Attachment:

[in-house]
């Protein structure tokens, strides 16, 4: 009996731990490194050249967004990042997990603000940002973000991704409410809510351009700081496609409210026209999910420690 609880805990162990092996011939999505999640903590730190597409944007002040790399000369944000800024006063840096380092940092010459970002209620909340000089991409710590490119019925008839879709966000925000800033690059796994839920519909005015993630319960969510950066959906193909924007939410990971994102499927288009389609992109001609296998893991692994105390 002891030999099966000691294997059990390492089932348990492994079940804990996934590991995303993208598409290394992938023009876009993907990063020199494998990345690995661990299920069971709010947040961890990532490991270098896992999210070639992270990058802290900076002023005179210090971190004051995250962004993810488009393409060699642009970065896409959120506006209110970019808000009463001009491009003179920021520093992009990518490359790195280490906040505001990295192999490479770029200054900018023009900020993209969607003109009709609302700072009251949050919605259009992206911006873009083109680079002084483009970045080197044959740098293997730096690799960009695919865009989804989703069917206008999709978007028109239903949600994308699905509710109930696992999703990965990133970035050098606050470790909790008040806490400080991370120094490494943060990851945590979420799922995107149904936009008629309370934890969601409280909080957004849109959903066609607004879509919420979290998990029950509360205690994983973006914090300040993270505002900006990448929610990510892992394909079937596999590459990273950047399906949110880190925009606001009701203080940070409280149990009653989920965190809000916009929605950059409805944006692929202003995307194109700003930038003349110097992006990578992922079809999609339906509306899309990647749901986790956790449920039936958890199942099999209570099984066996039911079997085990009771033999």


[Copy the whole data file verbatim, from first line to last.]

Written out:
[in-house]
């Protein structure tokens, strides 16, 4: 009996731990490194050249967004990042997990603000940002973000991704409410809510351009700081496609409210026209999910420690 609880805990162990092996011939999505999640903590730190597409944007002040790399000369944000800024006063840096380092940092010459970002209620909340000089991409710590490119019925008839879709966000925000800033690059796994839920519909005015993630319960969510950066959906193909924007939410990971994102499927288009389609992109001609296998893991692994105390 002891030999099966000691294997059990390492089932348990492994079940804990996934590991995303993208598409290394992938023009876009993907990063020199494998990345690995661990299920069971709010947040961890990532490991270098896992999210070639992270990058802290900076002023005179210090971190004051995250962004993810488009393409060699642009970065896409959120506006209110970019808000009463001009491009003179920021520093992009990518490359790195280490906040505001990295192999490479770029200054900018023009900020993209969607003109009709609302700072009251949050919605259009992206911006873009083109680079002084483009970045080197044959740098293997730096690799960009695919865009989804989703069917206008999709978007028109239903949600994308699905509710109930696992999703990965990133970035050098606050470790909790008040806490400080991370120094490494943060990851945590979420799922995107149904936009008629309370934890969601409280909080957004849109959903066609607004879509919420979290998990029950509360205690994983973006914090300040993270505002900006990448929610990510892992394909079937596999590459990273950047399906949110880190925009606001009701203080940070409280149990009653989920965190809000916009929605950059409805944006692929202003995307194109700003930038003349110097992006990578992922079809999609339906509306899309990647749901986790956790449920039936958890199942099999209570099984066996039911079997085990009771033999």